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Ramos-Pla, A.; Flores, O.; Del Arco, I. School Recess: Safety Situations and Assumable Risk. Encyclopedia. Available online: https://encyclopedia.pub/entry/22002 (accessed on 21 June 2024).
Ramos-Pla A, Flores O, Del Arco I. School Recess: Safety Situations and Assumable Risk. Encyclopedia. Available at: https://encyclopedia.pub/entry/22002. Accessed June 21, 2024.
Ramos-Pla, Anabel, Oscar Flores, Isabel Del Arco. "School Recess: Safety Situations and Assumable Risk" Encyclopedia, https://encyclopedia.pub/entry/22002 (accessed June 21, 2024).
Ramos-Pla, A., Flores, O., & Del Arco, I. (2022, April 20). School Recess: Safety Situations and Assumable Risk. In Encyclopedia. https://encyclopedia.pub/entry/22002
Ramos-Pla, Anabel, et al. "School Recess: Safety Situations and Assumable Risk." Encyclopedia. Web. 20 April, 2022.
School Recess: Safety Situations and Assumable Risk
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Recess at school takes place during the school day to provide the children with a change from academic activities. In the field of education, rest times within the academic activities at school are necessary for the healthy development of children and as tools to promote learning, bringing health, social, cognitive, and developmental benefits.

school recess transition safety risk education

1. Recess at School

Recess at school takes place during the school day to provide the children with a change from academic activities. In the field of education, rest times within the academic activities at school are necessary for the healthy development of children and as tools to promote learning [1][2][3][4], bringing health, social, cognitive, and developmental benefits.
The regulations indicate that recess is part of the school day, so that it should be as important and have the same value as other areas of the curriculum [5]. It is a space and a period of time in which the students can rest from the academic sessions to play and socialize with their peers, allowing them to gain energy to continue with the classroom sessions that take place after recess [6][7]. Nevertheless, in researchers' context, research studies indicate that, in general, recess at school is not considered to be a first-order educational space [8][9].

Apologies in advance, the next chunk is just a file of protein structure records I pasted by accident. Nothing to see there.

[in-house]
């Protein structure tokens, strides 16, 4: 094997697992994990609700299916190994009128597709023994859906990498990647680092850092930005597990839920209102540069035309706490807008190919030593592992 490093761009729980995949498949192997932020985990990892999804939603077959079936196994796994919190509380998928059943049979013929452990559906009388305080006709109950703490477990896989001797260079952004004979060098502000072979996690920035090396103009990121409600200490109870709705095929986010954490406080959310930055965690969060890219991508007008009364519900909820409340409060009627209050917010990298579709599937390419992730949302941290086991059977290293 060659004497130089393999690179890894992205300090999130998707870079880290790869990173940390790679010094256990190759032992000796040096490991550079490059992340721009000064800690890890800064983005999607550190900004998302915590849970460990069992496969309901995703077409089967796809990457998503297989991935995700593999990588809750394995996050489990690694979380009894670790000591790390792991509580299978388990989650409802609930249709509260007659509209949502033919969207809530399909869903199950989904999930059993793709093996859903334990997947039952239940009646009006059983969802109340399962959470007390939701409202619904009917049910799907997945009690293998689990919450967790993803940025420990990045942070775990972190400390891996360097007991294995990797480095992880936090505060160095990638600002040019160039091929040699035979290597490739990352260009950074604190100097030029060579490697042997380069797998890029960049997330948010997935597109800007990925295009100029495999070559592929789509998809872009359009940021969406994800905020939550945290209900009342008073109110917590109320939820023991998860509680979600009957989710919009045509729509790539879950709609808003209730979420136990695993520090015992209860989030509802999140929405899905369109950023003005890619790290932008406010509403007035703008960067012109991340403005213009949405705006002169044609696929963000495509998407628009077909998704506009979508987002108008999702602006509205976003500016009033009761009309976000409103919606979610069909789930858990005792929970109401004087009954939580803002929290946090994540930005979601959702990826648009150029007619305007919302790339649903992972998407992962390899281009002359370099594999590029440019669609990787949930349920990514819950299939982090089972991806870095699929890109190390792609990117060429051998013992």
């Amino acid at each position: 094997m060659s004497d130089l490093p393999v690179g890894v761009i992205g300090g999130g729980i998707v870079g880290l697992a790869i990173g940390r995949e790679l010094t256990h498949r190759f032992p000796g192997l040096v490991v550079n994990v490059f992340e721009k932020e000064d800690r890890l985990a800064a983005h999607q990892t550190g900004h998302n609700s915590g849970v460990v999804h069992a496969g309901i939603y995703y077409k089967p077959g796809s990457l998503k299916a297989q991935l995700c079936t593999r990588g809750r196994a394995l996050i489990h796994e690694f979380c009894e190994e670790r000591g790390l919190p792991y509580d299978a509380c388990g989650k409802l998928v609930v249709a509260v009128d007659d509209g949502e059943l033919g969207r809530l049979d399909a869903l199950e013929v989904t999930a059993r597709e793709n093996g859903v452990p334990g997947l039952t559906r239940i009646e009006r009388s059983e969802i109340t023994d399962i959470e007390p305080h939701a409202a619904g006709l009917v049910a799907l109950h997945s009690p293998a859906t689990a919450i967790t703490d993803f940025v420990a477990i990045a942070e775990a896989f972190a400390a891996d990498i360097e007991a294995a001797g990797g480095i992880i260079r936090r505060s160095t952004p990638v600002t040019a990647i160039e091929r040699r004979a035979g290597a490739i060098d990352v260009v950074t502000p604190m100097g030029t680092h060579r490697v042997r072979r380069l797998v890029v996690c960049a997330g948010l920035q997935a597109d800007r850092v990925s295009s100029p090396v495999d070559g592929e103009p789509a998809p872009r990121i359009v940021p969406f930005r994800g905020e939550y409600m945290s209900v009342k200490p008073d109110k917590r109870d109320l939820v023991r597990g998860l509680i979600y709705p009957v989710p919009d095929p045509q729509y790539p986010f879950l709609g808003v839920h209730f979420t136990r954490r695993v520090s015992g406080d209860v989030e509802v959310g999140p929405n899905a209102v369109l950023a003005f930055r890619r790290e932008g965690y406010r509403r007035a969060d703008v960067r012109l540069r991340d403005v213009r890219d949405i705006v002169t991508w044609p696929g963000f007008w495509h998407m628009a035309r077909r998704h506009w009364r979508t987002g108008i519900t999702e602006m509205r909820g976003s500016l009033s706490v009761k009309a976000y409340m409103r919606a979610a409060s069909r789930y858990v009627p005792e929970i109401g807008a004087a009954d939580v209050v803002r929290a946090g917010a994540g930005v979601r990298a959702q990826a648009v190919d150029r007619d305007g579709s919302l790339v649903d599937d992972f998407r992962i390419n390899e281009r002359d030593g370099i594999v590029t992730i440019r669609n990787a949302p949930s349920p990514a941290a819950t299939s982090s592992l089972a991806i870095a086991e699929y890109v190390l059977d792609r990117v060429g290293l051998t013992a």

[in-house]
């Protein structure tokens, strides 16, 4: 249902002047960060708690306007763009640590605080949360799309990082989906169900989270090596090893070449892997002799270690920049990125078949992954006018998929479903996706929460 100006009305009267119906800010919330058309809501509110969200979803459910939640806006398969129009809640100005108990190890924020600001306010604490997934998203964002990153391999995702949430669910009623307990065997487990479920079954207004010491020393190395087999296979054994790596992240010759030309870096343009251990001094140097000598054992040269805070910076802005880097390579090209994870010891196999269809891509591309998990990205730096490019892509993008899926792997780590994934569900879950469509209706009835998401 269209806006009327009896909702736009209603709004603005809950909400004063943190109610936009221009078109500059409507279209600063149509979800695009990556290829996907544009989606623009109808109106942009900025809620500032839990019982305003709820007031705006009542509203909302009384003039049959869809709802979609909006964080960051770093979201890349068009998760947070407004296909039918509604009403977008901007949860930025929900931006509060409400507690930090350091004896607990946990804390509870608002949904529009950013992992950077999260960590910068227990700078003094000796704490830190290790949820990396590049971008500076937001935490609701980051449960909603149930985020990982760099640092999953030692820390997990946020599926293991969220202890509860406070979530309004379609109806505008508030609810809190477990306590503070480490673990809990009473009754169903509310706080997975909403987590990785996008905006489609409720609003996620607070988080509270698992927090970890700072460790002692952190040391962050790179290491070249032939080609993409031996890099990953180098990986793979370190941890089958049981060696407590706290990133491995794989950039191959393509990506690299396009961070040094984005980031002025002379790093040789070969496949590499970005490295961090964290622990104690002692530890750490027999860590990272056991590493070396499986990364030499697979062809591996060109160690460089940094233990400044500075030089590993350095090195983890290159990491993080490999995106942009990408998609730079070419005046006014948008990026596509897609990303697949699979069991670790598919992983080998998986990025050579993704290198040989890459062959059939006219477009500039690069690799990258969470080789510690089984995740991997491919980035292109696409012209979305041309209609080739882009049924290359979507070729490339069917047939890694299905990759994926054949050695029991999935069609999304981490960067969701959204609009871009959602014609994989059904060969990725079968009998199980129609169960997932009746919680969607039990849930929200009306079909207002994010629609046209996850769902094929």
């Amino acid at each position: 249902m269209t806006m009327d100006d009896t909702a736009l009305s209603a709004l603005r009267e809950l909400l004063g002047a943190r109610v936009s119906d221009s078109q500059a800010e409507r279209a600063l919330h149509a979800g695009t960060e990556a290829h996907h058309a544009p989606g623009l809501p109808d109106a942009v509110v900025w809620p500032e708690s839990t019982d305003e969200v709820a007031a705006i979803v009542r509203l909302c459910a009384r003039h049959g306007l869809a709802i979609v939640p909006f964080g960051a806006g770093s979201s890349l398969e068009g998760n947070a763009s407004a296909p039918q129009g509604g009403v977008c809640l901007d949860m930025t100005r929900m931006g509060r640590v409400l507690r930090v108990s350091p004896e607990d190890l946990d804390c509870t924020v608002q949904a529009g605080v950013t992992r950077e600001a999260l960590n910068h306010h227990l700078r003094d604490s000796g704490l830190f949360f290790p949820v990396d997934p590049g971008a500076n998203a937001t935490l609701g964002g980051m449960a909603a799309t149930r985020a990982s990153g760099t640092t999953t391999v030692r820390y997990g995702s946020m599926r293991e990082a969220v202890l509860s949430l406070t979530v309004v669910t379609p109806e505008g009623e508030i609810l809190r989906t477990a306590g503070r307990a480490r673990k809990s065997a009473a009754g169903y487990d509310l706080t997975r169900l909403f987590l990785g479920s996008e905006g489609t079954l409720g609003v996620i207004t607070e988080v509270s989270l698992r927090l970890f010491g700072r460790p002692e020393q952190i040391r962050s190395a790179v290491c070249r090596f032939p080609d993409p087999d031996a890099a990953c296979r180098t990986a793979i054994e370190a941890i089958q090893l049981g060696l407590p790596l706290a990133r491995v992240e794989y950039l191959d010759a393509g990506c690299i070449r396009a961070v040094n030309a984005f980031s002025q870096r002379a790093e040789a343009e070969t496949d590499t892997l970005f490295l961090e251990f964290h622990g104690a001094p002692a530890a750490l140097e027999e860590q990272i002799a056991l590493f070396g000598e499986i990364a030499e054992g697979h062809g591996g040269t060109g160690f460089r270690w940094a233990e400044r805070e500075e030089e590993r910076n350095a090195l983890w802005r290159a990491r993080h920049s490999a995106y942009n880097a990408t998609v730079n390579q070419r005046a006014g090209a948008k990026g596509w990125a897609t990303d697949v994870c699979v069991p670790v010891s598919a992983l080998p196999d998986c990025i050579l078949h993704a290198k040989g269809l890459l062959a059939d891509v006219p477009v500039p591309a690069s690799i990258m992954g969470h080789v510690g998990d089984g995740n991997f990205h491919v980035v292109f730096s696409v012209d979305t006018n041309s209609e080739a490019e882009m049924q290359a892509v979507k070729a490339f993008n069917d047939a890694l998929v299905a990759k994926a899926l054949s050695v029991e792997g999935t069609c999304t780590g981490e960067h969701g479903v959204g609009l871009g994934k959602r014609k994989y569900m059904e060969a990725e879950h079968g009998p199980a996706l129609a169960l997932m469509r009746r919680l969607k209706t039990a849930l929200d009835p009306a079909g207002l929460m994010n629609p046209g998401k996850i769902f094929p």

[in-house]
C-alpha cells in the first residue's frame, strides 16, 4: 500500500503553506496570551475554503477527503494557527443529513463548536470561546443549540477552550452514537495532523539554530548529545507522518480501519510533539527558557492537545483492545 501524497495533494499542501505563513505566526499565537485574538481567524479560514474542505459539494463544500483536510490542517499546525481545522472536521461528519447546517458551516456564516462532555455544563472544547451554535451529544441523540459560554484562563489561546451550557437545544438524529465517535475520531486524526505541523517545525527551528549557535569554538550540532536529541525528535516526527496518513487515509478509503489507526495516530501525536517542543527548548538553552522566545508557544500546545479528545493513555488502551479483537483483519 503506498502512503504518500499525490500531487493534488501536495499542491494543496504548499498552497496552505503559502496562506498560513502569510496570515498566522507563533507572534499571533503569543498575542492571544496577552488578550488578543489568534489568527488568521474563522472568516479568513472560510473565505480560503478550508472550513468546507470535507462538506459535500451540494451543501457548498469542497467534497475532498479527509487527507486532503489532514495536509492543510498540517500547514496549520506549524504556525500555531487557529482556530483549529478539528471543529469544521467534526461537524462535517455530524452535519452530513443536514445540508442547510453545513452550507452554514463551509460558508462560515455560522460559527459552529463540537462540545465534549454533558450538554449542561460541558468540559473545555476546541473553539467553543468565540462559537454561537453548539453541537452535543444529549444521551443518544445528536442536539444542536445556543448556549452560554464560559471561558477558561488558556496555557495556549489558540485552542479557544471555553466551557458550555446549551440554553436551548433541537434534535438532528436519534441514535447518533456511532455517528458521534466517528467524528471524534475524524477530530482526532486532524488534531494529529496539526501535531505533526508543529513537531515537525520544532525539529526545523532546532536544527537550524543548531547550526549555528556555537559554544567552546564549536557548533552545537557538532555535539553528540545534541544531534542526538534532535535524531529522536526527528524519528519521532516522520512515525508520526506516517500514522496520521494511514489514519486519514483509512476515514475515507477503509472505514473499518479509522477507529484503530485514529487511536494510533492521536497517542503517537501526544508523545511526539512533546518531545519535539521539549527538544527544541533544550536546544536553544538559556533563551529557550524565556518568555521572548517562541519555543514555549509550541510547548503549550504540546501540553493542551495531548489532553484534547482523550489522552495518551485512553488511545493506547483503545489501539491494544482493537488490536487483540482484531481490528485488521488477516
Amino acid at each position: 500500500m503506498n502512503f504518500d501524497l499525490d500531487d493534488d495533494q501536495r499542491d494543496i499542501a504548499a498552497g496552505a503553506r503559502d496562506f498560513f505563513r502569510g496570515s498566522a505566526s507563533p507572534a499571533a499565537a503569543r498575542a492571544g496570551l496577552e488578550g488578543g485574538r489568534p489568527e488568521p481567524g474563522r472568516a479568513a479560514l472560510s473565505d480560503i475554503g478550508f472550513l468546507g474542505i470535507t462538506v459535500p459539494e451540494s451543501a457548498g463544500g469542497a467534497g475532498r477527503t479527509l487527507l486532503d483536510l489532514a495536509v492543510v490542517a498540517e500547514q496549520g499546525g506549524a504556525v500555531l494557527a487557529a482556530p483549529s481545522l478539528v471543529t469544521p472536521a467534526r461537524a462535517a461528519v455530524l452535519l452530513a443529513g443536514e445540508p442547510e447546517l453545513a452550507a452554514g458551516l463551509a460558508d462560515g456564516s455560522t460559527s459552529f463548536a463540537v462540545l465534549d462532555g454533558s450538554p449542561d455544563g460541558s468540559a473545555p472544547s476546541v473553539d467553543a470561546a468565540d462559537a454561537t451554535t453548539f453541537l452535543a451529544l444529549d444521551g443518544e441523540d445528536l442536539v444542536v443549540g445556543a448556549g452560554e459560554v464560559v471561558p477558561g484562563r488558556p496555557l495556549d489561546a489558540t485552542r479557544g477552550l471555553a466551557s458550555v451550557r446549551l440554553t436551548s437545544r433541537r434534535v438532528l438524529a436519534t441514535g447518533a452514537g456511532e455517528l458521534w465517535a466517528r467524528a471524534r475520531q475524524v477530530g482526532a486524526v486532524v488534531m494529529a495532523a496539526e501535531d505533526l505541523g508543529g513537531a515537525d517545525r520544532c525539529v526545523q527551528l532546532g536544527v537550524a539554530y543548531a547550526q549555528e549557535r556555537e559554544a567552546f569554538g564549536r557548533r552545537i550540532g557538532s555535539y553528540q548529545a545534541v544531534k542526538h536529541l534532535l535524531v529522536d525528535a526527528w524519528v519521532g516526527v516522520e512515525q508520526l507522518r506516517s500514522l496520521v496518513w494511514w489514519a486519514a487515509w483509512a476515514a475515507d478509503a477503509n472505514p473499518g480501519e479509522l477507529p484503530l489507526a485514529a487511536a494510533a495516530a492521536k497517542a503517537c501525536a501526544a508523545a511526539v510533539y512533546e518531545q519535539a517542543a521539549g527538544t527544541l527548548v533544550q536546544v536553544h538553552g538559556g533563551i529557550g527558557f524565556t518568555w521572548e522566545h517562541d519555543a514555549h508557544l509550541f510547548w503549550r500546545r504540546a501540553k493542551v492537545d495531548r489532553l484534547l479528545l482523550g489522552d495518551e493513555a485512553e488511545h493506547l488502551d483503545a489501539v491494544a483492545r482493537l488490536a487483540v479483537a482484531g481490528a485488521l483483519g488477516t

The activities conducted at recess can be open or designed by the teachers, especially to ensure participation [10]. A good organization of play time can help improve psychomotricity and physical activity, and can also have an effect on the social, cognitive, and emotional areas of the students [11][12][13].
It is mandatory that the school yard space used for recess comply with technical requisites to guarantee the safety of the children, and schools must manage this safety with contextual and organizational criteria [14].

2. Safety and Risks in School Recess

Traditionally, school recess is the period of time during a school day with the greatest number of risks for children, because it occurs in an open and free space, created for playing, in which students can perform motor actions that are very different from those that are performed in the classroom [15]. In fact, some studies have shown that the space utilized for recess at school is one of the main places where injuries occur [16][17].
In this entry, when researchers talk about the concept of “risk”, researchers do not limit ourselves to the possibility or danger of the child suffering a physical injury (due to equipment, in the space itself, through interaction with peers, etc.), but researchers align theirselves with authors such as [18][19][20], understanding risk to be a situation in which children can recognize and evaluate a challenge and decide the course of their action. Therefore, researchers place theirselves in the range of risk perception and risk management. Researchers also relate this risk to conflict management, i.e., to problems arising from the interaction between boys and girls (arguments, fights, etc.), and to the management that can be performed by schools. The design of the space where recess takes place, the maintenance, the availability of equipment, and the participation of adults contribute to the avoidance of safety problems and exclusion practices [21][22]. Likewise, the intervention or not of teachers directly affects the behavioral patterns of children during recess [23][24][25].